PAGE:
Courtney said Chavez and his half brother had been left with their grandmother as young children. After the woman hit Chavez with a pipe, the two became runaways in Ciudad Juarez, Mexico.

They crossed the border to Texas and then moved to California. Chavez had a wife and two children. He worked a series of low-level jobs, from dishwasher to steam-iron operator, in Los Angeles and committed a string of petty crimes, Duarte said.

“He was just a crook, stealing what he had to steal,” said Duarte.

Juan Chavez

"You don't understand, I want to get these men before they get me. They're spreading AIDS."

This one is a pretty rare case, a serial killer that operated during the 80's but was not convicted until 1999. I guess you could say he was pretty unlucky to get caught after 10 years of inactivity, even if that was forced upon him. So let me begin this story with his arrest, and the events leading up to it.

As with so many serial killers Juan had a pretty shitty childhood. His parent shot through when he was very young which meant Juan and his half brother had been left in their grandmother care as young children. After the woman hit Chavez with a pipe one too many times, the two became runaways in Ciudad Juarez, Mexico. Eventually the boys crossed the border (illegally) into Texas and then moved on to California.

Chavez went on to marry and have two children. He worked a series of low-level jobs, from dishwasher to steam-iron operator, in Los Angeles and committed a string of petty crimes to add to the pitiful income the lower classes are expected to live on in the USA.

But the interesting bit doesn't happen until 1994. Juan Chavez was sitting in Folsom State Prison for a botched kidnapping when police, who were investigating an old string of murders involving gay men in Los Angeles, finally matched a fingerprint on one of the victims car to a prisoner in Washington state. When they contacted the inmate he said he got the car from Chavez.

Once police had Chavez's name they quickly turned all attention to him as the main suspect in the unsolved murders. They matched a photo taken at an ATM, where a different victims credit card was used, to Chavez's half brother. On Dec. 14, they interviewed Juan Chavez in prison. Being a pretty family orientated guy, Juan was worried about his brother being implicated in the murders so he confessed to five murders the following day.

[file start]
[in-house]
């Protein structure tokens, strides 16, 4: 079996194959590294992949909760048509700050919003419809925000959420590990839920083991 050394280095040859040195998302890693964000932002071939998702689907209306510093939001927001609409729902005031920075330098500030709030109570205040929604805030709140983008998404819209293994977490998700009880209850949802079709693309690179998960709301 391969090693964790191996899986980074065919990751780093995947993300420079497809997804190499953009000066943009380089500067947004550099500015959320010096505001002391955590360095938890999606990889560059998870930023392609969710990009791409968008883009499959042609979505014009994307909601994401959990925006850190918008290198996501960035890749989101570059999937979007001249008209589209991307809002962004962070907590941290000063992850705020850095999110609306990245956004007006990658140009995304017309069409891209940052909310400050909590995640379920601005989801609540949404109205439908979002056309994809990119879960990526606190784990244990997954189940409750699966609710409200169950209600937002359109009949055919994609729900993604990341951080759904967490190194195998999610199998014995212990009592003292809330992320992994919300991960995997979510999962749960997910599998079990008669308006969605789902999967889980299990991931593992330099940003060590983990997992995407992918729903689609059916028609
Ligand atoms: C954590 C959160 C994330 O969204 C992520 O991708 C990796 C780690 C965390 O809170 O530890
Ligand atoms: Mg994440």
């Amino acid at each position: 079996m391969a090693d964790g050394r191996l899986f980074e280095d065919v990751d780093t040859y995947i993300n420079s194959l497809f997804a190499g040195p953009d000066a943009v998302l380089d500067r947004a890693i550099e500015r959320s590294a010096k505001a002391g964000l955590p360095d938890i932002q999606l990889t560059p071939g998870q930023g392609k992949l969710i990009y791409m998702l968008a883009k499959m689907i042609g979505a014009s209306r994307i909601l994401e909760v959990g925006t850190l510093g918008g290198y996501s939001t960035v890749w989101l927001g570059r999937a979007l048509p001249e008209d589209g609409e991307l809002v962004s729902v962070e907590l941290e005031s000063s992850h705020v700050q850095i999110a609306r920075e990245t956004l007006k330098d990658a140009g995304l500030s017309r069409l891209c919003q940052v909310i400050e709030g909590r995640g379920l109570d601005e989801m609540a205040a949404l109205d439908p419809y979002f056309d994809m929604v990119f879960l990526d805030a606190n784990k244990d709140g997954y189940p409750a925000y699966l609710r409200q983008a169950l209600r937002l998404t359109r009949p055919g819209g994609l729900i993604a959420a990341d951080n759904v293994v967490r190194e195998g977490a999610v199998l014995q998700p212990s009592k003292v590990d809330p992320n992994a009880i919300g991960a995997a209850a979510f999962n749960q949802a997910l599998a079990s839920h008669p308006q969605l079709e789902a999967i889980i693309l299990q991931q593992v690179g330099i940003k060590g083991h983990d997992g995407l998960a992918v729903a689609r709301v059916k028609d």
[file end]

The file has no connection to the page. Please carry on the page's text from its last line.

According to one officer who testified at Chavez's trial he said, "I thank God you guys found out about this, because you know what, that way I can clear my mind. My conscience has been bothering me for a long time."

So what did he do?

According to Chavez, men looking to have sex offered him money in Echo, Elysian, LaFayette and MacArthur parks, even though he did not dress or act like a prostitute. Obviously the fact that men kept offering him money for sex eventually got him down (and angry) so he started killing them. He never really explained why he was in well-known gay pickup spots at such regularity, but I guess that's beside the point.

His first known victim, according to police, was Alfred Rowswell, 46, who was found strangled in his LaFayette Park apartment in July 1986. Rowswell's car was found later that year in Utah, but fingerprints on the windows initially proved inconclusive.

Obviously no one tried to pick Chavez up over the next few years as there were no new victims until 1989 when Chavez killed four men in two months: Ruben Panis, 57, of Los Angeles; Donald Leeman, 48, of Los Angeles; Michael Cates, 46, of West Hollywood; and Leo Hildebrand, 52, of Alhambra. I guess he must have inadvertently dressed in a slightly homosexual way, but this would definitly have been without Juan knowledge I'm sure.

Juan's M.O. was that when these men inadvertently thought he was a rent-boy (because he definitely wasn't) he would to persuade the men to take him to their apartments. He would then tie them up and strangle them. It was never planned and the robberies only took place as an afterthought. The men were strangled with whatever took Juan's fancy (other than the naked men, oops, they never did, 'cos he wasn't gay, was he) and included exercise ropes, neckties and electrical cords.

Prosecutors at Juan's trial played up the robbery angle throughout the trial, but Juan came up with a new defence during that - "You don't understand, I want to get these men before they get me. They're spreading AIDS."

But this silly insanity attempt was never going to work for poor Juan, so he eventually pled guilty to five murders as a trial could have led to him facing the death penalty. He was sentenced to 5 life sentences without the possibility of parole.

His half brother was never charged with any crime, so at least something went right for Juan.
 
Top